Akon has sold millions of his three studio-recorded albums. He co-owns a record label called Kon Live that helped get Lady Gaga and T-Pain’s career started. He also owns Konvict clothing, and he founded Konfidence Foundation, which promotes education and health causes in Senegal and elsewhere in Africa.

6. Wole Soyinka — Nigerian Playwright

In 1986, Soyinka became the first African to win the Nobel Prize in Literature. Soyinka has produced “The Lion and the Jewel,” “A Dance of the Forests,” “The Strong Breed” and 17 other plays.

7. Salif Keita — Malian Musician

Keita was denied by his family because he decided to pursue his career as a musician, which was considered beneath his noble family’s status. He was banished when he was 18 years old because of the superstition that albinos were bad luck. His latest album was decimated to stop discrimination against albinos in Africa and the rest of the world.

8. Yvonne Chaka Chaka — South African Musician

Chaka Chaka is known as the “Princess of Africa.” She was known for her girly pop music. She now devotes her time to her work as a United Nations Goodwill ambassador and representative of Africa.

9. Oumou Sangare — Malian Musician

Sangare often performed music known as Wassoulou. Wassoulou is often sung by women. This music consists of lyrics having to do with women’s rights issues and feminism. Sangare is a United Nations Goodwill ambassador and was named an official ambassador of the Food and Agriculture Organization of the United Nations in 2003.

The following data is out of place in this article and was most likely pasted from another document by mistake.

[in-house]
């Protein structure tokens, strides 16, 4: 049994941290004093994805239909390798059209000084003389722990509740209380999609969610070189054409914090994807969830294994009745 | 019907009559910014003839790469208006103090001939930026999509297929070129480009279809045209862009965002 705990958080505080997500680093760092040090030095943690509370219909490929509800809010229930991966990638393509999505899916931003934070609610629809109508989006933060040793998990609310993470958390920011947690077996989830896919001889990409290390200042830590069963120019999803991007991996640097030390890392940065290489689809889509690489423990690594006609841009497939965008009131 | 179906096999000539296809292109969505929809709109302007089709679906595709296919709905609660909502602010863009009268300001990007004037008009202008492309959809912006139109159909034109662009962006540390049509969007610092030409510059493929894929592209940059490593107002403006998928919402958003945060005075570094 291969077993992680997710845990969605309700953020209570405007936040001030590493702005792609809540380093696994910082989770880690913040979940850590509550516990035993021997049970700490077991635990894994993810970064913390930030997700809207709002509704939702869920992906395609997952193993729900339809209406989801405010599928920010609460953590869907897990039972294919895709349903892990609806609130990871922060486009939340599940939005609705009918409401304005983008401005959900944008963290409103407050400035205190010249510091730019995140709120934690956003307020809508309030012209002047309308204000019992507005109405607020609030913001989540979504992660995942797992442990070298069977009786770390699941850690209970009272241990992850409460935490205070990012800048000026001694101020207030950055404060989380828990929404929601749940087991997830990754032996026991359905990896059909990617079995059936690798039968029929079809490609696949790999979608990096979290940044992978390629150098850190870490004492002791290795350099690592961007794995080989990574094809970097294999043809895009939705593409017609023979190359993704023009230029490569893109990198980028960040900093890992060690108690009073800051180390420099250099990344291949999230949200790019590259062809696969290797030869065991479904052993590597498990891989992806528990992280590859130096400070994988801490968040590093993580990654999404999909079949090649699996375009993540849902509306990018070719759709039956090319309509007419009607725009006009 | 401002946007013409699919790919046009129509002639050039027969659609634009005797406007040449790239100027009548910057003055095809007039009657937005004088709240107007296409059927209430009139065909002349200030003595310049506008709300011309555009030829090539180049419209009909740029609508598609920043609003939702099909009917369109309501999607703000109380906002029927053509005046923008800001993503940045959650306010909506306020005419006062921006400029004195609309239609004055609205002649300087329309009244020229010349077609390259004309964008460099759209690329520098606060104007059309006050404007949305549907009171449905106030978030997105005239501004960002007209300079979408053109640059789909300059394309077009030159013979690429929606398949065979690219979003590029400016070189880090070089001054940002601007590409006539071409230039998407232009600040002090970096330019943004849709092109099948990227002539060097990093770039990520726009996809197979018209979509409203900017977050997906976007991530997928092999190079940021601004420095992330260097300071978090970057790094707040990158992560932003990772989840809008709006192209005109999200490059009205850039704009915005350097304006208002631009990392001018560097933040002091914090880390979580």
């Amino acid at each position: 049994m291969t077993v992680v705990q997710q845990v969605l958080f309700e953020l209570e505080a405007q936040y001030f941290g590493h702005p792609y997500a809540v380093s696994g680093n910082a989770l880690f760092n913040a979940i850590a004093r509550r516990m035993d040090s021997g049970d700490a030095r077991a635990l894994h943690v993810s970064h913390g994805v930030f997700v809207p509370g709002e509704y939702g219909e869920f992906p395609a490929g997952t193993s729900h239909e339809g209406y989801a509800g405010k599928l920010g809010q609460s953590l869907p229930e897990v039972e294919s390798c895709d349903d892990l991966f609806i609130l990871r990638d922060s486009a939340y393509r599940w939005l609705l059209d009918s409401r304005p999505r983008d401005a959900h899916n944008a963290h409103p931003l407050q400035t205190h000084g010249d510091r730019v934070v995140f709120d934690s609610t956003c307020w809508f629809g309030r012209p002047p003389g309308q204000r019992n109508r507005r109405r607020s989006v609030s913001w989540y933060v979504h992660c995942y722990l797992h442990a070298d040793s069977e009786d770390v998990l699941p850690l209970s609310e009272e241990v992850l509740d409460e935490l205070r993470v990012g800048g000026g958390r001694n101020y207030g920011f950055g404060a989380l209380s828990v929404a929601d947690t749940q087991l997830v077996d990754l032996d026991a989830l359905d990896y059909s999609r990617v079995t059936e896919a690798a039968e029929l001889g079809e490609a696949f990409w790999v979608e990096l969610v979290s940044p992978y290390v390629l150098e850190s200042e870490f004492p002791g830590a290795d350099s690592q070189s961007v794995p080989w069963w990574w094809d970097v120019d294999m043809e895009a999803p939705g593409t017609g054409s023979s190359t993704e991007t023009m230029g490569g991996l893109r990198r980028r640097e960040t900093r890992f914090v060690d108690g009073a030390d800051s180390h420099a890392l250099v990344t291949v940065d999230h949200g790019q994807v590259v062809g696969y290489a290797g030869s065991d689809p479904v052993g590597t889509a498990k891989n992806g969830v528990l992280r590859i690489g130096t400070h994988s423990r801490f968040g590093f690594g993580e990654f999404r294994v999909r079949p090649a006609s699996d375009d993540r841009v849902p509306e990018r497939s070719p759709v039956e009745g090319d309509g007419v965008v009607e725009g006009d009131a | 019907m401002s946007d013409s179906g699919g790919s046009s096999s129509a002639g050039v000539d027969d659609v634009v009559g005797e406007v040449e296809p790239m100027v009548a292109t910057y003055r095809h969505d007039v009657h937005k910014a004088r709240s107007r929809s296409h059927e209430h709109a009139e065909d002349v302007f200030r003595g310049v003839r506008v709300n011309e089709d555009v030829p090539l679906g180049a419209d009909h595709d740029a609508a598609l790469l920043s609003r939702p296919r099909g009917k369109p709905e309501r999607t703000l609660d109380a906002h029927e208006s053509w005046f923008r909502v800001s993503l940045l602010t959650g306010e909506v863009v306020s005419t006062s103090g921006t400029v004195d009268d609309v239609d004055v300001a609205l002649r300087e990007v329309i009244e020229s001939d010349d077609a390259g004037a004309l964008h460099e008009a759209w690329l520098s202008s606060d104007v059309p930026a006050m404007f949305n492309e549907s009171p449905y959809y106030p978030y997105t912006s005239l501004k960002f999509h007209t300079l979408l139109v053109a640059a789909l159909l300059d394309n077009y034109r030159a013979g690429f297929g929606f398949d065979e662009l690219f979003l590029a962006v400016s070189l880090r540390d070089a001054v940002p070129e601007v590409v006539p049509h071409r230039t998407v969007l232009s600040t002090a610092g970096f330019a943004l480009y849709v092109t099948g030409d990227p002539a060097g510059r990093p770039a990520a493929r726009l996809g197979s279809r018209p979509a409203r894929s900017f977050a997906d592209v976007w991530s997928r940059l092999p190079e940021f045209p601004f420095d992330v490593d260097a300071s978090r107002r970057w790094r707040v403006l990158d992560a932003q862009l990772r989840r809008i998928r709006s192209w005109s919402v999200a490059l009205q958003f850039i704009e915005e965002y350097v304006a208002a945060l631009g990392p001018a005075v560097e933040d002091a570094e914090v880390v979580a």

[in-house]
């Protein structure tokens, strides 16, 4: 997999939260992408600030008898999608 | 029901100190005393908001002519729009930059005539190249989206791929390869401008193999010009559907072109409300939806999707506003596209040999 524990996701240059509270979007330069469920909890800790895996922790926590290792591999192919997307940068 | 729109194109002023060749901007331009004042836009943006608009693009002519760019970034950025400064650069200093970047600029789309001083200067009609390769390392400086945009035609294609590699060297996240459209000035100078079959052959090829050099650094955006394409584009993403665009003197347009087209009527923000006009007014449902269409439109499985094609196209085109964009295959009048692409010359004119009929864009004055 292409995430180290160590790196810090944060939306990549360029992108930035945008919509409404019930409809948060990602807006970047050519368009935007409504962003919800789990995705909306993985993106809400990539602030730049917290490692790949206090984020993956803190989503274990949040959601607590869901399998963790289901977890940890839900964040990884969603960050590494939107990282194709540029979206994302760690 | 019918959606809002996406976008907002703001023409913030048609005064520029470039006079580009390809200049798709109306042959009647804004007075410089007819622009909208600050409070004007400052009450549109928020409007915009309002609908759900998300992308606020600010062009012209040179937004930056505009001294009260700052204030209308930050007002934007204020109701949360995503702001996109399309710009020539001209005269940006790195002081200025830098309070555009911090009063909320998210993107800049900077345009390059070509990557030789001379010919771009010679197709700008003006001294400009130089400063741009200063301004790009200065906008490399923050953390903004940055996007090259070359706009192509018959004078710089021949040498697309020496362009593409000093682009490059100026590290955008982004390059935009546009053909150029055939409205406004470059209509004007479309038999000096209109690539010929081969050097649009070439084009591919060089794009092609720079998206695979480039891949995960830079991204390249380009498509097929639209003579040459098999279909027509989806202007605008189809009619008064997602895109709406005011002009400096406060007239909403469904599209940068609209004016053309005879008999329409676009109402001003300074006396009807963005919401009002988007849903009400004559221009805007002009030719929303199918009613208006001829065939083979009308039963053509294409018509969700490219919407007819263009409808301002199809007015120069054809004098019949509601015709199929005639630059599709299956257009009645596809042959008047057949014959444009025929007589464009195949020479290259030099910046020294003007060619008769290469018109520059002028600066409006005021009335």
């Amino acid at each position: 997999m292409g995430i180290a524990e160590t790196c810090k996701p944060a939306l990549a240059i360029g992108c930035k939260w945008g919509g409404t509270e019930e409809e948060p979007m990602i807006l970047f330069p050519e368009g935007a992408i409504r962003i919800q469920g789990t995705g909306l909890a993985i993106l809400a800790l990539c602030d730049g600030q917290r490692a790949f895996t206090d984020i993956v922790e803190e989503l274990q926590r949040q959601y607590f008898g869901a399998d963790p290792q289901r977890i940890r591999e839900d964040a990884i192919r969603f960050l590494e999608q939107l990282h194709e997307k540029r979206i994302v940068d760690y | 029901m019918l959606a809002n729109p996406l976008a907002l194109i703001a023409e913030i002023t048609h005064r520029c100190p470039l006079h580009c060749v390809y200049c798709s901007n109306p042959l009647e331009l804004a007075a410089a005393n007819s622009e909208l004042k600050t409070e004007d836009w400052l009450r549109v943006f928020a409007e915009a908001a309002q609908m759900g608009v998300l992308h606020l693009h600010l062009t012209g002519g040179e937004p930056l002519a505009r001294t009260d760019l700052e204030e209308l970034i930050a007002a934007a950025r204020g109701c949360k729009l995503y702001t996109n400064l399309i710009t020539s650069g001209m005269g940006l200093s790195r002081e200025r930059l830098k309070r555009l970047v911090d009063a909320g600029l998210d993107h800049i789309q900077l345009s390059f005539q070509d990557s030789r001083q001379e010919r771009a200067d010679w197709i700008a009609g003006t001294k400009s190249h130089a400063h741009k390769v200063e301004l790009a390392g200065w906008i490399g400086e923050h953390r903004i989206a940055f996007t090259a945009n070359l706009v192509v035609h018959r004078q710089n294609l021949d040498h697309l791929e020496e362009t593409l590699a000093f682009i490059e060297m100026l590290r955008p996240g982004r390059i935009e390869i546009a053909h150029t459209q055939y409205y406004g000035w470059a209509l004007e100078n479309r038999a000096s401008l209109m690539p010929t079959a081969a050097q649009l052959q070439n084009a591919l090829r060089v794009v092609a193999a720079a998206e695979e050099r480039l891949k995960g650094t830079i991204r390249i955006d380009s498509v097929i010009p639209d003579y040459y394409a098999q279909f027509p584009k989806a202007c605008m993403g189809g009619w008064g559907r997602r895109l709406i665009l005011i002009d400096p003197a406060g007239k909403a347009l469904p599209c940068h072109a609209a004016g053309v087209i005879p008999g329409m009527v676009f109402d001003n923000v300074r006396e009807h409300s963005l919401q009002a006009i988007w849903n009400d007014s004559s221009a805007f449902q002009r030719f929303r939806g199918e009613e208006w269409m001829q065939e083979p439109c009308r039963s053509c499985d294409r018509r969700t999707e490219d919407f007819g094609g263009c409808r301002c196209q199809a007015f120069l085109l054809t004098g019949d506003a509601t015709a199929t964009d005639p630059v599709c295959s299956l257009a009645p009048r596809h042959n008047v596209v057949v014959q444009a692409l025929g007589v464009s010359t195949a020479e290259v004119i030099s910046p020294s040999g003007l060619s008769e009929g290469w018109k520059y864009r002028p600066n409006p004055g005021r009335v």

10. Femi Kuti — Nigerian Musician

Kuti uses his music to downsize corruption, poverty and other socioeconomic issues prevalent in Nigeria and Africa through his lyrics. In his album, “Fight to Win” (which sold over 500,000 copies,) he collaborated with Common, Most Def and Jaguar Fight.

— Priscilla Rodarte
Sources: All Music, Biography, Forbes, NY Times
Photo: The Economist

George Clooney is going on a date that someone paid over one million dollars for. Think that someone is getting one million dollars worth of wine and steak? Think again.

The money paid for the date with the eternal Hollywood Bachelor is going to Sudan, and no, that is not where the date is taking place. The date was part of a raffle auction that was launched on the internet, and the winner is a single-mom with an 8 year old daughter.